On my 1984 visit to Chicago I’d made photos and traveled to/from the old North Western Station.
Wow, have things changed.
Yes, I’ve made some visits between then and now, but it’s been a long time.
The old station was torn down not long after my first visit and replaced with an epic glass box. Today, this is known as the Ogilvie Transportation Center.
In the mid-1990s, about the time that Chicago & North Western was folded into Union Pacific, the station’s Bush train sheds were demolished and replaced with more modern platform coverings. I made a few photos during that transition.
Still, it seems a bit strange for me to see the former North Western Station in this modern format. My impressions from 32 years ago remain only in my memory and few photos that I made with my Leicas.
I used my Nikon F3 loaded Fuji Velvia 100F and a 24mm Nikkor Lens to expose this view of an outbound Metra train headed toward Aurora.
I’ve found that a wide-angle lens is a good tool for making use of an impressive sky.
Here, I’ve offset the Chicago skyline with the old power plant at right. The skyscrapers help put the clouds above in relative perspective. By placing the theoretical horizon near the center of the frame, and thus keeping the camera body near level, has allowed for these buildings to remain on more or less on a perpendicular line with horizon.
If I’d aimed slightly more skyward, the nature of this 24mm lens design would skew the visual perspective and the buildings would seem to fall away from the film plane.
The bright blue and white paint on Metra’s MP36-3C nicely mimics the sky above, while the black band on the body of the locomotive emulates the width and tone of the Sears Tower (now called the Willis Tower) both of which help make for a more unified composition.
Amtrak’s California Zephyr on the last lap to Chicago.
Last Saturday afternoon, Chris Guss, Pat Yough and I finished up a day’s photography on the former Burlington ‘Triple Track’ around La Grange, Illinois.
We inspected Metra’s Congress Park Station, which consists of two narrow platforms along the busy mainline. Here the sun held a little longer than other places where trees were causing difficult shadows.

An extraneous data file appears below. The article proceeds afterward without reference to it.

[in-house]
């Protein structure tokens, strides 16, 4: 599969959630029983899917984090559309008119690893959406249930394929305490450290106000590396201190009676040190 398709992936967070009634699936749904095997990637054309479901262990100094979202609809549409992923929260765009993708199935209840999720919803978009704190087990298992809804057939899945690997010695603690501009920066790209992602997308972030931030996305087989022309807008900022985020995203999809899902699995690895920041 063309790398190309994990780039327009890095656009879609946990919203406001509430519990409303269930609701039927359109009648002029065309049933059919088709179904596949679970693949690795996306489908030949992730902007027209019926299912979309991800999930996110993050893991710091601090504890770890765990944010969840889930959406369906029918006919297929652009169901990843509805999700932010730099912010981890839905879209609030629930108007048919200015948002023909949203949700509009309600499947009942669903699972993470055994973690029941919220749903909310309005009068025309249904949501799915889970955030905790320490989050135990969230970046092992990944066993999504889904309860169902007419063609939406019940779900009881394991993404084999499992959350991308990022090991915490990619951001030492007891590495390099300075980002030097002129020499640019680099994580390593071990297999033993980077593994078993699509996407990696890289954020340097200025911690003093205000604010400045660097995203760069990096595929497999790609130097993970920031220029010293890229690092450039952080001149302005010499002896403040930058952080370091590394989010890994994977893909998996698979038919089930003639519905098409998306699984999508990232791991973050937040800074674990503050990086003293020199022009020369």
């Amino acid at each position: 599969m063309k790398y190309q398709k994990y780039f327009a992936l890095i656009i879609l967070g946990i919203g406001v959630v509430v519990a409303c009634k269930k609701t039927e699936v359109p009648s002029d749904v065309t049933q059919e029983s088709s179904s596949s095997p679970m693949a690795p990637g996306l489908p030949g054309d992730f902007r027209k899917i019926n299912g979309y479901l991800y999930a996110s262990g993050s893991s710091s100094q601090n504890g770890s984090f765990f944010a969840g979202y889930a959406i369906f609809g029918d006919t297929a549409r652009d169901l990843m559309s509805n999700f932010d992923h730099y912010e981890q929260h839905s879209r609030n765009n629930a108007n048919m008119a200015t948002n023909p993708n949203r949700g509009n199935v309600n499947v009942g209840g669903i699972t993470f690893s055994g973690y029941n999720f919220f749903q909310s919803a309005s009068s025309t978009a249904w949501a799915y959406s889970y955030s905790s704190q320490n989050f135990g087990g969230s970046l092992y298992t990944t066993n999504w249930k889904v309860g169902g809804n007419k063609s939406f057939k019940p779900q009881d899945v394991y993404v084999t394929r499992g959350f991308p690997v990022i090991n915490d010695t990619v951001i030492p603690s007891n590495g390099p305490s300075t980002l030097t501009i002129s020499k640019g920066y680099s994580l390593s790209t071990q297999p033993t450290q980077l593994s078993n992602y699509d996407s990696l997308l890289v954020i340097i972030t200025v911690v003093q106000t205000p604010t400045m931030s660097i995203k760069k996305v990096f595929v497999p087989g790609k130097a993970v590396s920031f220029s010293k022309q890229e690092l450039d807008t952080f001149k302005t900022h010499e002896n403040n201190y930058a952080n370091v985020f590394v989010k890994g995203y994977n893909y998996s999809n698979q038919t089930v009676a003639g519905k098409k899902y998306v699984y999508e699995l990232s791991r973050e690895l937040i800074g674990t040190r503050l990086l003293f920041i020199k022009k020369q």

Shortly before sundown, we caught an outward Metra train. An automated voice announced that this train wouldn’t stop. After it passed, I spotted a headlight on the horizon. Mistaking this for a relatively slow moving freight, I returned to the car for a longer lens.
Pat Yough shouted to me, as the train was approaching quickly. I hastily returned to the platform, making test exposures as I ran.
The resulting photos are what our friend Tim Doherty calls ‘Hail Marys.’ I had just enough time to compose and pop off a few frames as the Zephyr blew through Congress Park.
Amtrak Number 6, the California Zephyr approaches Congress Park, Illinois at sunset on November 9, 2013. Exposed with a Canon EOS 7D with 200mm.
And there are still six tracks, but now it is in effect two parallel lines; a four-track electric suburban route run by Chicago’s Metra, and a double track line run by Canadian National.
On November 7, 2013, Chris Guss gave me a whirlwind tour of Canadian National operations in Chicago, largely focused on former Illinois Central lines.
We scoped this location on East Pershing Street south of downtown, knowing that Canadian National’s southbound freight from Waterloo, Iowa (symbol 33891) was on its way. We didn’t wait long before it came into view.
In the course of about 25 minutes, we caught the freight followed by a wave of passenger trains run by Metra, South Shore and Amtrak.
The old Illinois Central catenary adds an element of intrigue to the gritty atmosphere of this line.